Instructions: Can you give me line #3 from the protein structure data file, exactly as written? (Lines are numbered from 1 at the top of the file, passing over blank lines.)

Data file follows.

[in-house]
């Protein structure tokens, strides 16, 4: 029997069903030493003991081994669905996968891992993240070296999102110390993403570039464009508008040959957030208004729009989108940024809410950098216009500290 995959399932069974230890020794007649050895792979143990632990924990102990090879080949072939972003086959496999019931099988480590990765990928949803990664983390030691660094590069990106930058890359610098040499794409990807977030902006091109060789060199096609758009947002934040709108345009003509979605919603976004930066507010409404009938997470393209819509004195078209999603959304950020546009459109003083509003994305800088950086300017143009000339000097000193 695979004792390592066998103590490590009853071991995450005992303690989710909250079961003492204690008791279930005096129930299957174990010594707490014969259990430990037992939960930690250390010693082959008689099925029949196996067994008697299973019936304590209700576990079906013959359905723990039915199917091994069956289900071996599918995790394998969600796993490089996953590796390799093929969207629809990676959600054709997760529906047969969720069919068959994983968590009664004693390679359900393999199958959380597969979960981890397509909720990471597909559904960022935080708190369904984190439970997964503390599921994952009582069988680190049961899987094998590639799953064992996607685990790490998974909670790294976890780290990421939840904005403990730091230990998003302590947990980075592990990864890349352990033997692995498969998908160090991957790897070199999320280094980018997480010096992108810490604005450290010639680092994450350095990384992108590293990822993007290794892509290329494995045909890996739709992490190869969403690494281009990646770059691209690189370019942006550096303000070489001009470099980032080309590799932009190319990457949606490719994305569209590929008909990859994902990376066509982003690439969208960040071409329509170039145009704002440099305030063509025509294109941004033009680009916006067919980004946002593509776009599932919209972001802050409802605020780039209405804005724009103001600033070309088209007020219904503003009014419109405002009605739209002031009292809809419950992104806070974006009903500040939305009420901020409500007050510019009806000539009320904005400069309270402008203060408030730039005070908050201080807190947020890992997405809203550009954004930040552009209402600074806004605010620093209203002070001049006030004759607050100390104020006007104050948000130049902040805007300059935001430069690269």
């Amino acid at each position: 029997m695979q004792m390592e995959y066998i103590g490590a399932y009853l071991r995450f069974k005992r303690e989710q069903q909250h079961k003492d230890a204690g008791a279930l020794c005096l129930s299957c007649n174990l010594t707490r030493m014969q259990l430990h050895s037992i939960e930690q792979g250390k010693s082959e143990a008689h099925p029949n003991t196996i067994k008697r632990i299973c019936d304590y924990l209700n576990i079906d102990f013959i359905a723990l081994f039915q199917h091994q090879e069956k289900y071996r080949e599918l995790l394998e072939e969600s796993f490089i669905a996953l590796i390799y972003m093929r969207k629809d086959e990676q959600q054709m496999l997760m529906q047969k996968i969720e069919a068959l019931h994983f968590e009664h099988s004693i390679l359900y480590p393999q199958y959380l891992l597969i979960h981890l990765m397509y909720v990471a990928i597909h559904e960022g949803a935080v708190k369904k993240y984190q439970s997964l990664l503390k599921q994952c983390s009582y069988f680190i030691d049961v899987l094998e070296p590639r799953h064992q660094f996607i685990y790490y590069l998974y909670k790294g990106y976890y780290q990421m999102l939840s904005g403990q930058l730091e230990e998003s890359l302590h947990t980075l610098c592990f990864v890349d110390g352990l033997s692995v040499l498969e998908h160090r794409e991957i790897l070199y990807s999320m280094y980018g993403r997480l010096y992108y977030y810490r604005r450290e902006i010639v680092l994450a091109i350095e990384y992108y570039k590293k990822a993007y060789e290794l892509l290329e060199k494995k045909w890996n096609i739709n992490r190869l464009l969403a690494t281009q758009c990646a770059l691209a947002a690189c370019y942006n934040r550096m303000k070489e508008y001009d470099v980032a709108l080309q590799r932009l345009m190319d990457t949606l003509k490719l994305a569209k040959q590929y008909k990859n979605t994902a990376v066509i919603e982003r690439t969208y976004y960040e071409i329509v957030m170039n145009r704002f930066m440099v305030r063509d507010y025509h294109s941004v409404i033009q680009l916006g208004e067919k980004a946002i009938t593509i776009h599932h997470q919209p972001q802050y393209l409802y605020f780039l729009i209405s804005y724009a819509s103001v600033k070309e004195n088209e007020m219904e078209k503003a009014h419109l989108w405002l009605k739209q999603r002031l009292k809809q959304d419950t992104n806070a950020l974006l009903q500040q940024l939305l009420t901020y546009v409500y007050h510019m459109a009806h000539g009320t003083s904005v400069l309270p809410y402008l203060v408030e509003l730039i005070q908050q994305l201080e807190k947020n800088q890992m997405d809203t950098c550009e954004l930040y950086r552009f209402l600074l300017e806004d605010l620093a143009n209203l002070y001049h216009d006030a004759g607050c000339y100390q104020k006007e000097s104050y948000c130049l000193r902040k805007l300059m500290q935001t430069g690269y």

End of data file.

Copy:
């Amino acid at each position: 029997m695979q004792m390592e995959y066998i103590g490590a399932y009853l071991r995450f069974k005992r303690e989710q069903q909250h079961k003492d230890a204690g008791a279930l020794c005096l129930s299957c007649n174990l010594t707490r030493m014969q259990l430990h050895s037992i939960e930690q792979g250390k010693s082959e143990a008689h099925p029949n003991t196996i067994k008697r632990i299973c019936d304590y924990l209700n576990i079906d102990f013959i359905a723990l081994f039915q199917h091994q090879e069956k289900y071996r080949e599918l995790l394998e072939e969600s796993f490089i669905a996953l590796i390799y972003m093929r969207k629809d086959e990676q959600q054709m496999l997760m529906q047969k996968i969720e069919a068959l019931h994983f968590e009664h099988s004693i390679l359900y480590p393999q199958y959380l891992l597969i979960h981890l990765m397509y909720v990471a990928i597909h559904e960022g949803a935080v708190k369904k993240y984190q439970s997964l990664l503390k599921q994952c983390s009582y069988f680190i030691d049961v899987l094998e070296p590639r799953h064992q660094f996607i685990y790490y590069l998974y909670k790294g990106y976890y780290q990421m999102l939840s904005g403990q930058l730091e230990e998003s890359l302590h947990t980075l610098c592990f990864v890349d110390g352990l033997s692995v040499l498969e998908h160090r794409e991957i790897l070199y990807s999320m280094y980018g993403r997480l010096y992108y977030y810490r604005r450290e902006i010639v680092l994450a091109i350095e990384y992108y570039k590293k990822a993007y060789e290794l892509l290329e060199k494995k045909w890996n096609i739709n992490r190869l464009l969403a690494t281009q758009c990646a770059l691209a947002a690189c370019y942006n934040r550096m303000k070489e508008y001009d470099v980032a709108l080309q590799r932009l345009m190319d990457t949606l003509k490719l994305a569209k040959q590929y008909k990859n979605t994902a990376v066509i919603e982003r690439t969208y976004y960040e071409i329509v957030m170039n145009r704002f930066m440099v305030r063509d507010y025509h294109s941004v409404i033009q680009l916006g208004e067919k980004a946002i009938t593509i776009h599932h997470q919209p972001q802050y393209l409802y605020f780039l729009i209405s804005y724009a819509s103001v600033k070309e004195n088209e007020m219904e078209k503003a009014h419109l989108w405002l009605k739209q999603r002031l009292k809809q959304d419950t992104n806070a950020l974006l009903q500040q940024l939305l009420t901020y546009v409500y007050h510019m459109a009806h000539g009320t003083s904005v400069l309270p809410y402008l203060v408030e509003l730039i005070q908050q994305l201080e807190k947020n800088q890992m997405d809203t950098c550009e954004l930040y950086r552009f209402l600074l300017e806004d605010l620093a143009n209203l002070y001049h216009d006030a004759g607050c000339y100390q104020k006007e000097s104050y948000c130049l000193r902040k805007l300059m500290q935001t430069g690269y």